convergence problem, occurring e.g. in [RFC6224]. As shown in Figure
   2, MN1 and MN3, which moved from MAR1 and MAR3, respectively, are
   currently located at the MAR2. Through their respective tunnels, they

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   receive multicast packets of the same channel through different
   anchoring MARs. This causes duplicated traffic to converge to the
   MAR2. Concretely, the magnitude of replicated traffic is expected to
   be much higher than that of PMIPv6, considering the consequences of
   having a single mobility entity coupling anchoring and network access
   provision: we assume that the number of MARs in future DMM domains
   will be much larger than that of LMAs at core level within a PMIPv6

          | Multicast Tree | *
          +----------------+     *
                  *        *         *
                  *          *           *
                  *            *             *
            (S,G) *       (S,G)  *               *  (S,G)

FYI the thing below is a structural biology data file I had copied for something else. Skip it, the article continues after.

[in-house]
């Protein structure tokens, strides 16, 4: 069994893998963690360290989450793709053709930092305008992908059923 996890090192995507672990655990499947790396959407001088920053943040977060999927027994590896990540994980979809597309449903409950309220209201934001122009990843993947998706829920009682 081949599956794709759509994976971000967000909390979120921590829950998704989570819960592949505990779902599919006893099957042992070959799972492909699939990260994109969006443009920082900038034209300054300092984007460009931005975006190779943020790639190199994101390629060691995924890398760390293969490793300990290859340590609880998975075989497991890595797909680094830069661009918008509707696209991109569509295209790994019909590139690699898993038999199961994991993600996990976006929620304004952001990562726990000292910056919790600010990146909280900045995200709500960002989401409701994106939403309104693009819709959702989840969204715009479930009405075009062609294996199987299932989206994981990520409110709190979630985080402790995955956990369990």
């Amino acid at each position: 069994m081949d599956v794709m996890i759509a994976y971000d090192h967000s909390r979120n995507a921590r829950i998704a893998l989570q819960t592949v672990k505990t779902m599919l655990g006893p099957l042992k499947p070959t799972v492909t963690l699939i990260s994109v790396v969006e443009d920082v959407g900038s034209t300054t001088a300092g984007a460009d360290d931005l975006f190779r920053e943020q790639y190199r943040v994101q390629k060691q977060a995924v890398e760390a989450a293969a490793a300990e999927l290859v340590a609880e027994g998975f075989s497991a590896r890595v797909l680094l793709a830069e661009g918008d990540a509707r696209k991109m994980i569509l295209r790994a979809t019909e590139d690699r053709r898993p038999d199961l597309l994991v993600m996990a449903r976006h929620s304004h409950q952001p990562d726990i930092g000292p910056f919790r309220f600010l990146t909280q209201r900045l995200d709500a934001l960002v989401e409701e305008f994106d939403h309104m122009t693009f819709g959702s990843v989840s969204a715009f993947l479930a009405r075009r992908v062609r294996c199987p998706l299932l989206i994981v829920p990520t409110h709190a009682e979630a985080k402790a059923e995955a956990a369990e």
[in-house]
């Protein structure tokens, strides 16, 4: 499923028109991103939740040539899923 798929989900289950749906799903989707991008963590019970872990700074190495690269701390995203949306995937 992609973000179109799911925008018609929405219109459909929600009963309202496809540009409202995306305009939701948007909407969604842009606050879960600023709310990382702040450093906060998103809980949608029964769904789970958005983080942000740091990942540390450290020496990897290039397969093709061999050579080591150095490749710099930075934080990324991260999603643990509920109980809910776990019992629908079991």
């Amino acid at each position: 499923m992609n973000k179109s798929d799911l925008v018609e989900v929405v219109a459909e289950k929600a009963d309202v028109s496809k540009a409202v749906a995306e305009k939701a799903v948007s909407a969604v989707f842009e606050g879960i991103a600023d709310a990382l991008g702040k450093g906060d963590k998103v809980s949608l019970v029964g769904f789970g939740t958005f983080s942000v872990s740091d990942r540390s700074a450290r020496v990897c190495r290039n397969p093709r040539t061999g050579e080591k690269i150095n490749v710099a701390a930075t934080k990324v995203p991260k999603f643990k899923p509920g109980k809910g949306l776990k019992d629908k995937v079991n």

*                *                 *
             +----------+  (-->)  +----------+ (<--)   +----------+
             |   MAR1   |---------|   MAR2   |---------|   MAR3   |
             |          |*********|          |*********|          |
             | (MLD-P)  |---------| (MLD-P)  |---------|  (MLD-P) |
             +----------+  Tun.1  +----------+  Tun.2  +----------+
                                    *   *   *
                                   *    *    *
                                  *     *     *
              +---+  move      +---+  +---+ +---+   move   +---+
              |MN1|  --->      |MN1|  |MN2| |MN3|   <---   |MN3|
              +---+            +---+  +---+ +---+          +---+

                (<--/-->) : direction of the multicast packet flow

                         Figure 2 Data replication

   Another issue is non-optimal routing (Figure 3). If we consider a